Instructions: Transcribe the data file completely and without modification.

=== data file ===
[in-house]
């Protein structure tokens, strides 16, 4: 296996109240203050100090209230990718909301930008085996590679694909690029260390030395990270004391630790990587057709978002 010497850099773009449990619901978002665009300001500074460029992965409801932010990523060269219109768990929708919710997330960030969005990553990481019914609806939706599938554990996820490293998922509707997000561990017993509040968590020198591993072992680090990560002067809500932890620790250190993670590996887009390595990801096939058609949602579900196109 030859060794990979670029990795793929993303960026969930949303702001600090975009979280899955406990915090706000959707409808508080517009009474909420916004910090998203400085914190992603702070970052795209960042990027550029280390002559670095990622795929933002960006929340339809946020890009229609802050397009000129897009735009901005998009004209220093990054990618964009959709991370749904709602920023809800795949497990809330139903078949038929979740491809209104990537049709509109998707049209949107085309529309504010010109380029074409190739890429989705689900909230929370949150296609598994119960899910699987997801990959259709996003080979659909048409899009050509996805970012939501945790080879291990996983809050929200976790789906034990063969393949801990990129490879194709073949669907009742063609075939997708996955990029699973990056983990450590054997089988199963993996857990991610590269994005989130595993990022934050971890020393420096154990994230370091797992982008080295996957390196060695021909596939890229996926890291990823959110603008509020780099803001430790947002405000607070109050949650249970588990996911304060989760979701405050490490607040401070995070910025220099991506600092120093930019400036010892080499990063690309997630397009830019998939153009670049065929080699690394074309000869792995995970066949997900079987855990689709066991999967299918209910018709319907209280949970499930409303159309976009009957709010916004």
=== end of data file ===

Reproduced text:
[in-house]
């Protein structure tokens, strides 16, 4: 296996109240203050100090209230990718909301930008085996590679694909690029260390030395990270004391630790990587057709978002 010497850099773009449990619901978002665009300001500074460029992965409801932010990523060269219109768990929708919710997330960030969005990553990481019914609806939706599938554990996820490293998922509707997000561990017993509040968590020198591993072992680090990560002067809500932890620790250190993670590996887009390595990801096939058609949602579900196109 030859060794990979670029990795793929993303960026969930949303702001600090975009979280899955406990915090706000959707409808508080517009009474909420916004910090998203400085914190992603702070970052795209960042990027550029280390002559670095990622795929933002960006929340339809946020890009229609802050397009000129897009735009901005998009004209220093990054990618964009959709991370749904709602920023809800795949497990809330139903078949038929979740491809209104990537049709509109998707049209949107085309529309504010010109380029074409190739890429989705689900909230929370949150296609598994119960899910699987997801990959259709996003080979659909048409899009050509996805970012939501945790080879291990996983809050929200976790789906034990063969393949801990990129490879194709073949669907009742063609075939997708996955990029699973990056983990450590054997089988199963993996857990991610590269994005989130595993990022934050971890020393420096154990994230370091797992982008080295996957390196060695021909596939890229996926890291990823959110603008509020780099803001430790947002405000607070109050949650249970588990996911304060989760979701405050490490607040401070995070910025220099991506600092120093930019400036010892080499990063690309997630397009830019998939153009670049065929080699690394074309000869792995995970066949997900079987855990689709066991999967299918209910018709319907209280949970499930409303159309976009009957709010916004």